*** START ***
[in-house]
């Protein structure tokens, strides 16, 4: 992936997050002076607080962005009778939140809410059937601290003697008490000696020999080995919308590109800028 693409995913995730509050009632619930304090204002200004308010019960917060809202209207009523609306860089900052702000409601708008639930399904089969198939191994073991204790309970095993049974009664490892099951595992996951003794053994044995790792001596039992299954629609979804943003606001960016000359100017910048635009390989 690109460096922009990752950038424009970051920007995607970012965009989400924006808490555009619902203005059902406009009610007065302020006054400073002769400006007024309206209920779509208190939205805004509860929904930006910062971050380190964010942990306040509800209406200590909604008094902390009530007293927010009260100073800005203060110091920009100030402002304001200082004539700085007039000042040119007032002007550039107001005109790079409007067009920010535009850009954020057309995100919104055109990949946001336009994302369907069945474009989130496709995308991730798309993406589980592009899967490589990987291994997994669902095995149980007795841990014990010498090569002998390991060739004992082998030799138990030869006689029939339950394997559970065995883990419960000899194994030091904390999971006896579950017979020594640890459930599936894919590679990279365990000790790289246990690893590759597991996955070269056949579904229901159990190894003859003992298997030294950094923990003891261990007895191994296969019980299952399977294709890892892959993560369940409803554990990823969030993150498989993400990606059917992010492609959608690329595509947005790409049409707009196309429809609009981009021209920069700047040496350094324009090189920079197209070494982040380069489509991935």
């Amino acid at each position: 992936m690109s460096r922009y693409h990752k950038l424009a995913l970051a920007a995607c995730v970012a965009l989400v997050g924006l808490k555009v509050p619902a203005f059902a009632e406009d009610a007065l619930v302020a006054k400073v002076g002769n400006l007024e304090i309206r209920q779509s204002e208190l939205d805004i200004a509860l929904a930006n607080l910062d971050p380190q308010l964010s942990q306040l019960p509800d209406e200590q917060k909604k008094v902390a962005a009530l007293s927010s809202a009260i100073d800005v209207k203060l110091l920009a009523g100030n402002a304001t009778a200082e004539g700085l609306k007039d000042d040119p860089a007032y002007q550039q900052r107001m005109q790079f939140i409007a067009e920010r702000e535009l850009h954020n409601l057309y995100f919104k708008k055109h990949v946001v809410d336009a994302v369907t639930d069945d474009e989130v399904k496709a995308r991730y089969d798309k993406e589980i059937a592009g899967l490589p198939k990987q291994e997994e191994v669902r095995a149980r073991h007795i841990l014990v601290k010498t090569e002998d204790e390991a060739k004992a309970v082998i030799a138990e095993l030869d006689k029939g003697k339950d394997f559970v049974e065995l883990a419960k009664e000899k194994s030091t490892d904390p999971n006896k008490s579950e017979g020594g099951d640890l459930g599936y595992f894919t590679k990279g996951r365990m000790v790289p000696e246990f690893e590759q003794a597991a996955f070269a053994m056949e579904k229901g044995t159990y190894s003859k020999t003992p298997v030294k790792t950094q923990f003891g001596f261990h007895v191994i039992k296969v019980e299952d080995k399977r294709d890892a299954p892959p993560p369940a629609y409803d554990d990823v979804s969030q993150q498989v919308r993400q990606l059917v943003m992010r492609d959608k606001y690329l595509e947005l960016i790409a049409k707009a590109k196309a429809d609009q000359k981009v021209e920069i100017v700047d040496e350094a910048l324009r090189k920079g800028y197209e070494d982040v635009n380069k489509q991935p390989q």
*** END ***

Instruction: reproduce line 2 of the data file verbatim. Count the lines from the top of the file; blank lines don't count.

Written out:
């Protein structure tokens, strides 16, 4: 992936997050002076607080962005009778939140809410059937601290003697008490000696020999080995919308590109800028 693409995913995730509050009632619930304090204002200004308010019960917060809202209207009523609306860089900052702000409601708008639930399904089969198939191994073991204790309970095993049974009664490892099951595992996951003794053994044995790792001596039992299954629609979804943003606001960016000359100017910048635009390989 690109460096922009990752950038424009970051920007995607970012965009989400924006808490555009619902203005059902406009009610007065302020006054400073002769400006007024309206209920779509208190939205805004509860929904930006910062971050380190964010942990306040509800209406200590909604008094902390009530007293927010009260100073800005203060110091920009100030402002304001200082004539700085007039000042040119007032002007550039107001005109790079409007067009920010535009850009954020057309995100919104055109990949946001336009994302369907069945474009989130496709995308991730798309993406589980592009899967490589990987291994997994669902095995149980007795841990014990010498090569002998390991060739004992082998030799138990030869006689029939339950394997559970065995883990419960000899194994030091904390999971006896579950017979020594640890459930599936894919590679990279365990000790790289246990690893590759597991996955070269056949579904229901159990190894003859003992298997030294950094923990003891261990007895191994296969019980299952399977294709890892892959993560369940409803554990990823969030993150498989993400990606059917992010492609959608690329595509947005790409049409707009196309429809609009981009021209920069700047040496350094324009090189920079197209070494982040380069489509991935």